Flooding in San Gabriel, Jalisco, on Sunday could have been the fault of illegal practices by avocado growers, according to local and state authorities.
The Apango river (in previous reports it was called the San Gabriel river) burst its banks on Sunday afternoon, inundating the center of San Gabriel and damaging hundreds of houses and vehicles.
The floodwaters littered the river’s banks with tree trunks, trash and mud for 200 meters on each side. Three people were killed when the current carried them away, including two women, aged 36 and 60, and a man. Two others are still missing.
An emergency force of 593 personnel, 115 vehicles, two helicopters and six rescue dogs has been deployed to San Gabriel, famous for being the birthplace of writer Juan Rulfo and a growing avocado industry.
Now, people are speculating that illegal logging by avocado growers may have precipitated the flooding.
After flying over the area, Jalisco Governor Enrique Alfaro Ramírez said that illegal deforestation could have weakened the ground near the riverbed, allowing the river to flood.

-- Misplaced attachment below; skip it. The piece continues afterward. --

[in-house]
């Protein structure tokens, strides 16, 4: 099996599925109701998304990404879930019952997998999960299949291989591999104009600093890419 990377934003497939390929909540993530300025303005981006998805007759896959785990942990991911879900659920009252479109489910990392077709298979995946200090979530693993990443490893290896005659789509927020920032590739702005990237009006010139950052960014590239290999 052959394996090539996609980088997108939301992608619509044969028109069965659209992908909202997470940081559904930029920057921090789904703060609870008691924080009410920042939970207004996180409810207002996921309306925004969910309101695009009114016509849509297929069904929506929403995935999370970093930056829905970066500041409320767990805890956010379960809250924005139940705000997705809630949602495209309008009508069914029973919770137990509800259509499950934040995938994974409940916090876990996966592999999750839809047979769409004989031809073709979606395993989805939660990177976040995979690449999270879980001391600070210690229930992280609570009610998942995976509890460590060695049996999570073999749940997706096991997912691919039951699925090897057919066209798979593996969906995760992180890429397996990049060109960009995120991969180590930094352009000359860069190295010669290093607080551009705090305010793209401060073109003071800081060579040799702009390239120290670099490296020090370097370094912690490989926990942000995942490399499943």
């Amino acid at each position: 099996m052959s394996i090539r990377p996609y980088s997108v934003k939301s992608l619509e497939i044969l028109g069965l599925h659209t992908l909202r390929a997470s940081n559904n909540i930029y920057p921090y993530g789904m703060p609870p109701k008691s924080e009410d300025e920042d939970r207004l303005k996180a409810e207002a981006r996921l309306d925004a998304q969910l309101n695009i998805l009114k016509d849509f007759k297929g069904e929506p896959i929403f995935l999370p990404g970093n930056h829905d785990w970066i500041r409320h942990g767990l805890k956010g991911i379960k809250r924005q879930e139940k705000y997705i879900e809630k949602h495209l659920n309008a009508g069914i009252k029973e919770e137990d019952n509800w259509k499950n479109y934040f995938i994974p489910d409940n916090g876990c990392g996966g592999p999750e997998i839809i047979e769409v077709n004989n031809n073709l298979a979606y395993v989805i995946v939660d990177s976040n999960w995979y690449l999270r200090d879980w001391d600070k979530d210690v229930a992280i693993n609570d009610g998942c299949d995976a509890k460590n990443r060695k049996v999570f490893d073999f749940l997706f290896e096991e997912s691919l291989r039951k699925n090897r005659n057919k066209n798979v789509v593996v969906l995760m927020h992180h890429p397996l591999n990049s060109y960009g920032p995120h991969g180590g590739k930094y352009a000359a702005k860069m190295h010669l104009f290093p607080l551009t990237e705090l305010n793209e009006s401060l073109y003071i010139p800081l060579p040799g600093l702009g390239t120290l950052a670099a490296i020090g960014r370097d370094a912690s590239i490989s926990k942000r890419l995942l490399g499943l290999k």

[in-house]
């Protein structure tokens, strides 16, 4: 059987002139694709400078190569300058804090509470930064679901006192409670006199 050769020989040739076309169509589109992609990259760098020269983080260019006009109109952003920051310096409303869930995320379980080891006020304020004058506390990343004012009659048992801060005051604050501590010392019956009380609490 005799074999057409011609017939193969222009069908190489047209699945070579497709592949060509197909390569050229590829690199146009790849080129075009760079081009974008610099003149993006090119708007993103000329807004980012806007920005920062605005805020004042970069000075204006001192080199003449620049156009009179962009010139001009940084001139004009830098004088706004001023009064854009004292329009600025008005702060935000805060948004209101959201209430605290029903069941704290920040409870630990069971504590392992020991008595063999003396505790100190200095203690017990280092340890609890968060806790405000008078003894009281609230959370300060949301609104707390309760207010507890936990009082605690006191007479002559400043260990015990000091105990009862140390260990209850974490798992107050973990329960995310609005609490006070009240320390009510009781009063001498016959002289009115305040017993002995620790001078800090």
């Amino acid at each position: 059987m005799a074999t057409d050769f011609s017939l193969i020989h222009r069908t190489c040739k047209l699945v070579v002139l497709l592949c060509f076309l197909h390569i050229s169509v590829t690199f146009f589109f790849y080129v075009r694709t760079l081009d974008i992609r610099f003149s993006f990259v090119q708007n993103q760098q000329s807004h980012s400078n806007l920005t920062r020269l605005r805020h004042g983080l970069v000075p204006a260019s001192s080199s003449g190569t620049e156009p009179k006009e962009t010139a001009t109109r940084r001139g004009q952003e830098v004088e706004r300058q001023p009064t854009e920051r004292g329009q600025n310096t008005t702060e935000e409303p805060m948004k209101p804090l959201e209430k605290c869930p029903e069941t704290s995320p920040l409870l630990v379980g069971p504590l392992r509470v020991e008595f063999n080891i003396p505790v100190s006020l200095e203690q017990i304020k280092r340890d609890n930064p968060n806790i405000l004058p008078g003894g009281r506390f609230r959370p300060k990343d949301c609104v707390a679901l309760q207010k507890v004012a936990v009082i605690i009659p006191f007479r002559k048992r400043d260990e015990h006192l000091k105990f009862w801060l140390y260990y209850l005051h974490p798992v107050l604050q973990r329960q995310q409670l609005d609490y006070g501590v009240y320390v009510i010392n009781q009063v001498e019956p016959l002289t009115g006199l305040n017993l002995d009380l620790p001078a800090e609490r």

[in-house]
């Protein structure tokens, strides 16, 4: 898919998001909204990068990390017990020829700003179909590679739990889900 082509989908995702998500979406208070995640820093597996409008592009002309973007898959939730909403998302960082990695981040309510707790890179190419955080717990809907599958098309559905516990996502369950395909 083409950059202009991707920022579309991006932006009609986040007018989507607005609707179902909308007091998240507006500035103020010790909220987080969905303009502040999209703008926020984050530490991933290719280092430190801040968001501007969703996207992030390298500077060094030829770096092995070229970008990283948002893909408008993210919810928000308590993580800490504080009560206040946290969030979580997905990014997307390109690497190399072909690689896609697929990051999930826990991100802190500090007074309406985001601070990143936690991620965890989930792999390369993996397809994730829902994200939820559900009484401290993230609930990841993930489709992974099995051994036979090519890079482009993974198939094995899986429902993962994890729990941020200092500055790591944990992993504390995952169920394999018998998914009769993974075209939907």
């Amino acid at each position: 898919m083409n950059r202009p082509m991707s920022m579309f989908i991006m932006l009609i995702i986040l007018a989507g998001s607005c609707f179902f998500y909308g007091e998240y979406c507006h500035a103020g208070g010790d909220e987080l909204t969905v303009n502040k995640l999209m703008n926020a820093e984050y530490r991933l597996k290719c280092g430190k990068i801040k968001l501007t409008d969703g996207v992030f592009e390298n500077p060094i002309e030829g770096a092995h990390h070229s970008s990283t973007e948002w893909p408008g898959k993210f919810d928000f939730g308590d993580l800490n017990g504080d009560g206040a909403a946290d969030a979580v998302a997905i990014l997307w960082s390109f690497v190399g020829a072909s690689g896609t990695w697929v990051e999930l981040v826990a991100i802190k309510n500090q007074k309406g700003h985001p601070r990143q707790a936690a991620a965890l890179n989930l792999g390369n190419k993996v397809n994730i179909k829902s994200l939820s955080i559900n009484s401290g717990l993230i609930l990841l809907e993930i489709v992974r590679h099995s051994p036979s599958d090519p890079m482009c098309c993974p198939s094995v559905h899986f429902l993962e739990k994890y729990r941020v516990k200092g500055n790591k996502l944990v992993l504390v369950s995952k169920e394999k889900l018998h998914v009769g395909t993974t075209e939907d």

“Surely, as people have said, this has to do with the illegal logging that has been going on for many years here in the mountains,” he said. “The ground got soft, and that explains what happened.”
Alfaro added that the logging started several years ago, and that his government is taking action to end it.
Moisés Nava, a member of San Gabriel’s municipal council, said forest fires that had occurred in the month before the flooding also may have contributed to the disaster.
“All the water that flooded the riverbed was carrying tree trunks, mud and burnt material,” he said.
Nava added that there was no rain in San Gabriel before the flood.
The government of Jalisco will spend 120 million pesos (US $6.1 million) to repair hydraulic infrastructure, strengthen the river banks and repair four bridges that were damaged.
According to a census by the state, 1,000 houses were damaged and 3,000 people were affected. Carlos Lomelí, the federal government’s super-delegate in Jalisco, said that resources from the Natural Disaster Fund will be used for rebuilding.
Classes have been suspended in local schools and temporary shelters have been set up by the army and local government to house people who are not able to return to their homes.